The concept of ‘gynocentrism’ was recently cited in research on domestic violence in Trinidad and Tobago. This is viewed by stakeholders as a positive development toward understanding the complex dynamics involved in IPV and why men are reluctant to report it.
“Traditionally, Trinidad and Tobago’s society is patriarchal in its ontology, however, there is a tendency on the island towards gynocentrism or the inclination to place the needs, wants, and desires of women ahead of all others (Elam, 2016).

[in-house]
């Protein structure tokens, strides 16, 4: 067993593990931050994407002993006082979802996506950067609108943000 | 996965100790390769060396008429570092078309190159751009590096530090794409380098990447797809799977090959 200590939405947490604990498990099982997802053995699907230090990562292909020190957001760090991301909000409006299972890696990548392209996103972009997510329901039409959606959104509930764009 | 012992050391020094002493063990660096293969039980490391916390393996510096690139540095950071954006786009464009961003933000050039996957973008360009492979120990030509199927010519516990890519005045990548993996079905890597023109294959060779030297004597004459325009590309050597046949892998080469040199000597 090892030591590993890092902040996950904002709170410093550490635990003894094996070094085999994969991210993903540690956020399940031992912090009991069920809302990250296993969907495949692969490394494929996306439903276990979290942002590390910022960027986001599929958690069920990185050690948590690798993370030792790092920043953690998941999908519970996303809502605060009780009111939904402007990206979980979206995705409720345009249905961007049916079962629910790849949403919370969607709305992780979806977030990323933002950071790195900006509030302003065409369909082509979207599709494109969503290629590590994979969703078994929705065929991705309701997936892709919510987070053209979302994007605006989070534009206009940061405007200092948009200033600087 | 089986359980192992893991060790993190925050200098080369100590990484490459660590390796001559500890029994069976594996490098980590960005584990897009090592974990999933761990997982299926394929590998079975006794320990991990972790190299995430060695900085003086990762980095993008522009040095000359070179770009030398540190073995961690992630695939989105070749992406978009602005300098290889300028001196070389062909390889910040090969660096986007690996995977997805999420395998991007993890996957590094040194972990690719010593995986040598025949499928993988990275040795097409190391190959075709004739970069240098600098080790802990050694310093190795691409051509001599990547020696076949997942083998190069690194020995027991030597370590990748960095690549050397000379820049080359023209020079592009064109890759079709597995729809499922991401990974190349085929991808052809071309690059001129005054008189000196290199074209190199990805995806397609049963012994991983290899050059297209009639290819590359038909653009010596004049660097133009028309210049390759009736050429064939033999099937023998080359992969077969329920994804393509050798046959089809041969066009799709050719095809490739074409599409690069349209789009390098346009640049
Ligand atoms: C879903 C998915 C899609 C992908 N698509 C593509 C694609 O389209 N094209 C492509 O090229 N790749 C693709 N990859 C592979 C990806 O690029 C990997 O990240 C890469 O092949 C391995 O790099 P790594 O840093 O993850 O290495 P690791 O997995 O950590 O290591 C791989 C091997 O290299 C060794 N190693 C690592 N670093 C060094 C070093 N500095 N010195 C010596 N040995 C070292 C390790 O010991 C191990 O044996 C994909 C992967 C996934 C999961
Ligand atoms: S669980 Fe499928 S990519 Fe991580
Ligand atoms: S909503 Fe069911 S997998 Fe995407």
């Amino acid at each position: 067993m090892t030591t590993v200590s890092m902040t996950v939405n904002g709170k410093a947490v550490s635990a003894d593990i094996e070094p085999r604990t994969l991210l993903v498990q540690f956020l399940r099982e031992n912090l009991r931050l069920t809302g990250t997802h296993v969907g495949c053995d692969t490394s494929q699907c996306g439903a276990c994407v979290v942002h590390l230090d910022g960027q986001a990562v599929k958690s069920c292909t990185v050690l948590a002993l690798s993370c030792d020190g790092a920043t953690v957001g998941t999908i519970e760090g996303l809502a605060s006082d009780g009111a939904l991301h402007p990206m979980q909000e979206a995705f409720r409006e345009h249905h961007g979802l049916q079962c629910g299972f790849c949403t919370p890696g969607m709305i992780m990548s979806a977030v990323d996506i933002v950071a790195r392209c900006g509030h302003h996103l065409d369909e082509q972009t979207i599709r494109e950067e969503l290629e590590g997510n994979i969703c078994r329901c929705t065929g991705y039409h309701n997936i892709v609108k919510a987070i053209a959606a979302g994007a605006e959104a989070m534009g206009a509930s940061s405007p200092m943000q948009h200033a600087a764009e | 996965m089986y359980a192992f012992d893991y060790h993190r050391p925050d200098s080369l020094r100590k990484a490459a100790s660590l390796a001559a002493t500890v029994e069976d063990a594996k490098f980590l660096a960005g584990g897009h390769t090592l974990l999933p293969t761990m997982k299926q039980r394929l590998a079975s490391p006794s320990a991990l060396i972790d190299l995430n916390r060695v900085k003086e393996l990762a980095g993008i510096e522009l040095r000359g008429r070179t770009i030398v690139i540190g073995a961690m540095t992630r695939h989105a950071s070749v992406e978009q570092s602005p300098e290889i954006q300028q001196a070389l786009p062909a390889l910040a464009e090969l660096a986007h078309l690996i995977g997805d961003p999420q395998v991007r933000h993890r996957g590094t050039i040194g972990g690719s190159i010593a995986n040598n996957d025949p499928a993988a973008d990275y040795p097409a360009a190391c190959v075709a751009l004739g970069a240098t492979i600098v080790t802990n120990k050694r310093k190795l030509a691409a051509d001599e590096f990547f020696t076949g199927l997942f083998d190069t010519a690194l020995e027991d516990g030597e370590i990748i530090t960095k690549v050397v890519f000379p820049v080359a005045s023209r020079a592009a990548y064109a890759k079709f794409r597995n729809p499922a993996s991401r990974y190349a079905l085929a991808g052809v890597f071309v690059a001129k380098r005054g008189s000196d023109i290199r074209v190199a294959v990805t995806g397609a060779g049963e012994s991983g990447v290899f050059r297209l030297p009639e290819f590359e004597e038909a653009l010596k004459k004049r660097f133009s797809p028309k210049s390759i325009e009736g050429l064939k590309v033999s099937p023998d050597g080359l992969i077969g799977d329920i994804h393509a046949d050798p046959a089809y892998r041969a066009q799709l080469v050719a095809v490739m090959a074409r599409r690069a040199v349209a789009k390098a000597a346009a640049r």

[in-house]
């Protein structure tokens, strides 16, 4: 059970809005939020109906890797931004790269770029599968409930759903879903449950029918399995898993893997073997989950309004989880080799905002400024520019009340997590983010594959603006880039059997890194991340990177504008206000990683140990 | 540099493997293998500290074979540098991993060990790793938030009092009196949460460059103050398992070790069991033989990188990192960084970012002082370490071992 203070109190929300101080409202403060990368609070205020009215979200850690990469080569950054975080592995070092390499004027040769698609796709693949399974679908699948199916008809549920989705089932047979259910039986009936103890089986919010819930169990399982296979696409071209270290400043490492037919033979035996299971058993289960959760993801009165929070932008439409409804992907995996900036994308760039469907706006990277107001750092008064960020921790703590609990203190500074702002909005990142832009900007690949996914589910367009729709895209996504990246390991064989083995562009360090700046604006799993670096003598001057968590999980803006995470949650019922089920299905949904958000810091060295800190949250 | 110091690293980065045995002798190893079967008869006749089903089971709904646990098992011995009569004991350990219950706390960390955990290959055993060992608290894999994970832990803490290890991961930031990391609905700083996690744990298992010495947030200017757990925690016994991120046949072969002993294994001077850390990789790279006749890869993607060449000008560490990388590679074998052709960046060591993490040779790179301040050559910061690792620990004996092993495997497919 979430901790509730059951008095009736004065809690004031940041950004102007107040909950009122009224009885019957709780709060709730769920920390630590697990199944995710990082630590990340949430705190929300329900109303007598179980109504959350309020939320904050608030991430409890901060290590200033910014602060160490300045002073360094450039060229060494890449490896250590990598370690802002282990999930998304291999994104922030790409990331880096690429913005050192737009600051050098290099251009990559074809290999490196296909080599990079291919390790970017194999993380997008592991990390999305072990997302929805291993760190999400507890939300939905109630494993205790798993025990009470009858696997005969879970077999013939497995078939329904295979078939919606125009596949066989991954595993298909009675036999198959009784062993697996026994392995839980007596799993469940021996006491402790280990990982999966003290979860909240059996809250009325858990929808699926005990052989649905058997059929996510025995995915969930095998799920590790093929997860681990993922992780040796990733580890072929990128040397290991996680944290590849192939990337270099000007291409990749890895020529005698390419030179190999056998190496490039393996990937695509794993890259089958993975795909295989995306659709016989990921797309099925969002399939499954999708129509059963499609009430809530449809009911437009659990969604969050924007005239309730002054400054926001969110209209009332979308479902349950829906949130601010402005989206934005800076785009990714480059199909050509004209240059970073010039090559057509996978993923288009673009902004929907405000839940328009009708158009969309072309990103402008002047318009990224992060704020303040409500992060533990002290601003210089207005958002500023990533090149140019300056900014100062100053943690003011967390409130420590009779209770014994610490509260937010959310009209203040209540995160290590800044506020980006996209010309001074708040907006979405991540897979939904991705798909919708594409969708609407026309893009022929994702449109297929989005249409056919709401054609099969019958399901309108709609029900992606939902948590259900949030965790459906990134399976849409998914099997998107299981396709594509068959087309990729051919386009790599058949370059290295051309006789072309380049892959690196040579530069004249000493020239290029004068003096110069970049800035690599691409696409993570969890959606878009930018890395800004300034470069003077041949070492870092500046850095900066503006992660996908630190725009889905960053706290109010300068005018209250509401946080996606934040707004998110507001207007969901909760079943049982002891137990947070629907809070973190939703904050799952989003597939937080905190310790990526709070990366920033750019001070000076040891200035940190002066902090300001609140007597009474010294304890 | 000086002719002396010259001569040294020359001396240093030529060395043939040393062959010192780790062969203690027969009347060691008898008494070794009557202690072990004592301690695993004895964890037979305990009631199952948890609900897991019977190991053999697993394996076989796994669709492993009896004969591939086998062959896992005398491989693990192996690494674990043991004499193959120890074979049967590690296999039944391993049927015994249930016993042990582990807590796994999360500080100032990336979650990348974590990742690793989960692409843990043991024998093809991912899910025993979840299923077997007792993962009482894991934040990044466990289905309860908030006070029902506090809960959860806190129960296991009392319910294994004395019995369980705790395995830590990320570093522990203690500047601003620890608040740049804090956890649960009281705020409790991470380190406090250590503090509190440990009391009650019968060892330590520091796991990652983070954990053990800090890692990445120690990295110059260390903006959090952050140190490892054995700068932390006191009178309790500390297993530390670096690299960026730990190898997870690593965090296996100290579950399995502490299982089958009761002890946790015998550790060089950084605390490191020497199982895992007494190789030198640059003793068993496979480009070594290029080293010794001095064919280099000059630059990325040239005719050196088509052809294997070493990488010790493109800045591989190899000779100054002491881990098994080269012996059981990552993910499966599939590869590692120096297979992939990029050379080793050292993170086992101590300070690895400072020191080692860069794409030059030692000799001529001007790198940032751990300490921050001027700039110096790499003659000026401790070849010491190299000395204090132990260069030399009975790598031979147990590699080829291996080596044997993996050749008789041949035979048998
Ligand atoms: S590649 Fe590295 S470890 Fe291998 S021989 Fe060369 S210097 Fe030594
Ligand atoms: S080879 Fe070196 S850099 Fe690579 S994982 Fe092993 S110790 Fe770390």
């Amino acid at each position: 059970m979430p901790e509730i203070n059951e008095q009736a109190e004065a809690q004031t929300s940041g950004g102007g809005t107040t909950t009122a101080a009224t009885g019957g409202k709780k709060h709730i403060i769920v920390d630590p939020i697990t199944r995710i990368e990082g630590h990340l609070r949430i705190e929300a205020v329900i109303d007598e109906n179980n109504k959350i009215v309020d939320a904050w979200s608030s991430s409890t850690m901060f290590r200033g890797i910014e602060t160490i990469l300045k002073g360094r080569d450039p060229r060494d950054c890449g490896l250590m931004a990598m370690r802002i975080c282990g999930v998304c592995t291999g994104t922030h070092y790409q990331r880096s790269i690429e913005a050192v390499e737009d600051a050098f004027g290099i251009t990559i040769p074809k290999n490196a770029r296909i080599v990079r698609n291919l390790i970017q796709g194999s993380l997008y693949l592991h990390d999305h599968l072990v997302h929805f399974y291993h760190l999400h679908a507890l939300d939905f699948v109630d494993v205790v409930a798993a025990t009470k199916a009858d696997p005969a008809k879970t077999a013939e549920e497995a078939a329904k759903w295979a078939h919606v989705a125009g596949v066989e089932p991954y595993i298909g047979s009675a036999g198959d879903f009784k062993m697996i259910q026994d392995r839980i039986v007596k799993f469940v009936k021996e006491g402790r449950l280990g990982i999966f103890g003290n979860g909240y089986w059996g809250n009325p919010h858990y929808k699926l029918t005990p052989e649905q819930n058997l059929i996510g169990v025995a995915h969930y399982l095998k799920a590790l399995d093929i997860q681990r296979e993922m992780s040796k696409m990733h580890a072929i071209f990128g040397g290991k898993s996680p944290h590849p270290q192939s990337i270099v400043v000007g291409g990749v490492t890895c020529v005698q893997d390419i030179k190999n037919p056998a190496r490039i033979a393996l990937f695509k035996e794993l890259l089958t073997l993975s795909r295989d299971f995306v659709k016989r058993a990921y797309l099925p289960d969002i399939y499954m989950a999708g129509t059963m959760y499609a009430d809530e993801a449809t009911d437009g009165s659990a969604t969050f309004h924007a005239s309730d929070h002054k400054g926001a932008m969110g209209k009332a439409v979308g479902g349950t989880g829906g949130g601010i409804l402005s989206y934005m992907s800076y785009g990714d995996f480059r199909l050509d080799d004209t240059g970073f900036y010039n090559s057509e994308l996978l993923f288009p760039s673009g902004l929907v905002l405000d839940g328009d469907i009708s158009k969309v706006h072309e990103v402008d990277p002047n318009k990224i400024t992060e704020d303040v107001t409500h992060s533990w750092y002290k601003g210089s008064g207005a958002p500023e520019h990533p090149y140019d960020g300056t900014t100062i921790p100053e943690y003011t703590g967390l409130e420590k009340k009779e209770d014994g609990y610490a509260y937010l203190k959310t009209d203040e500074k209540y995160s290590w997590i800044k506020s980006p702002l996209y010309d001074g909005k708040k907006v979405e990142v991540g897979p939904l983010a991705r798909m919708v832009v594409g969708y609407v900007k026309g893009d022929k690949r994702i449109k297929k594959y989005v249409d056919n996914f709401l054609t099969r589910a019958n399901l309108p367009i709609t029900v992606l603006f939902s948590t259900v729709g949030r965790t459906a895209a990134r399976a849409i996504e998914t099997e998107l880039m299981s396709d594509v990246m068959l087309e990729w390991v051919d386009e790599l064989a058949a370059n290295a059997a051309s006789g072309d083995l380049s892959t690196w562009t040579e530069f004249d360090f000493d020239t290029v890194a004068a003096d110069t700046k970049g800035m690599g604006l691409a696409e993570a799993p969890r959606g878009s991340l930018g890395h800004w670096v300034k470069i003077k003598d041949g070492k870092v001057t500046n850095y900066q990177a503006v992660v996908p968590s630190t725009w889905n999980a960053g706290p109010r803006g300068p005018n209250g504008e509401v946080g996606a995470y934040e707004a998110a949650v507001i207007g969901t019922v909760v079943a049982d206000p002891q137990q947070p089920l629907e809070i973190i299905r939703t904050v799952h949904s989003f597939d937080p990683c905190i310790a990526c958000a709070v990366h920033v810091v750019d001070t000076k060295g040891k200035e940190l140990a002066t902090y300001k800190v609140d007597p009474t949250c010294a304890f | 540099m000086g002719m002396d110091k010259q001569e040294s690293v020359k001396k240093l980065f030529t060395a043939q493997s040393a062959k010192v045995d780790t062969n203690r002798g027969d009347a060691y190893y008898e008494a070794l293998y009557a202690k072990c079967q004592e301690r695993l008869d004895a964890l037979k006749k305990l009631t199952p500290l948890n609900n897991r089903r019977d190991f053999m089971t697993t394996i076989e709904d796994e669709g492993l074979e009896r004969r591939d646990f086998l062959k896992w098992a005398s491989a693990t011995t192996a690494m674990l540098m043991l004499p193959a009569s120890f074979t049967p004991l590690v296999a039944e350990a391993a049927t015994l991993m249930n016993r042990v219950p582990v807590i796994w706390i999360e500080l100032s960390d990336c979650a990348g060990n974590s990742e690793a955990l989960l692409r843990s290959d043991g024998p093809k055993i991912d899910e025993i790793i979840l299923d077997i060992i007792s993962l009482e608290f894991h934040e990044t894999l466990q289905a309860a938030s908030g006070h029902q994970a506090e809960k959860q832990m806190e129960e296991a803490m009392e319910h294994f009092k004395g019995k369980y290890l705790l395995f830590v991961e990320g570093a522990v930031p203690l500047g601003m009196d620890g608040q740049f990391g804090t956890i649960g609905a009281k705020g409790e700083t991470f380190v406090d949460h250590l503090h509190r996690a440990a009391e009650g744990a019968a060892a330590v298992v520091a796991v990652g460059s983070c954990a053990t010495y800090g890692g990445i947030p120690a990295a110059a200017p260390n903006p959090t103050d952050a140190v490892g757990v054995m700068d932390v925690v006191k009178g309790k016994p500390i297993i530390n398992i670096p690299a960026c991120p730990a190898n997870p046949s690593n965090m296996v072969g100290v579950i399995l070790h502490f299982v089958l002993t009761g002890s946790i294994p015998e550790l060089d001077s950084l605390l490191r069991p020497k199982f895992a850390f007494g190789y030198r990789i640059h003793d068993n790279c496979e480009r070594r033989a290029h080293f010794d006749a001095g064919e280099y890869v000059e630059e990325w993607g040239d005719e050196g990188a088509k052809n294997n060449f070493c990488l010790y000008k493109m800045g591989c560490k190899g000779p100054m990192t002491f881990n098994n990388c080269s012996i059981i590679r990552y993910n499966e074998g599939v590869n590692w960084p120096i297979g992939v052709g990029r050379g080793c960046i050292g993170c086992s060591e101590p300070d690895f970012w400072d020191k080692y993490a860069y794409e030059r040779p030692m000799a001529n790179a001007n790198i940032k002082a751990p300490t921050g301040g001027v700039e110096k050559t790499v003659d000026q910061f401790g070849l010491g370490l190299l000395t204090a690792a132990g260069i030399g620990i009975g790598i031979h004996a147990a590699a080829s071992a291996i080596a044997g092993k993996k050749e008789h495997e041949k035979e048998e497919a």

“This non-reporting of spousal violence by males in the study can also be attributed to the effect of gynocentrism which creates a cultural default on the micro and macro level where women’s DV victimization reporting is a call to action and a man’s DV victimization reporting is seen as taboo (Elam, 2016). In the context of Trinidad and Tobago, the authors of this article submit that gynocentrism pervades all aspects of the criminal justice system as well as society, hence the apprehension by men in the study to report their DV victimization to the police. For male respondents, the main barrier to non-reporting DV victimization to the police was embarrassment/shame (17%).”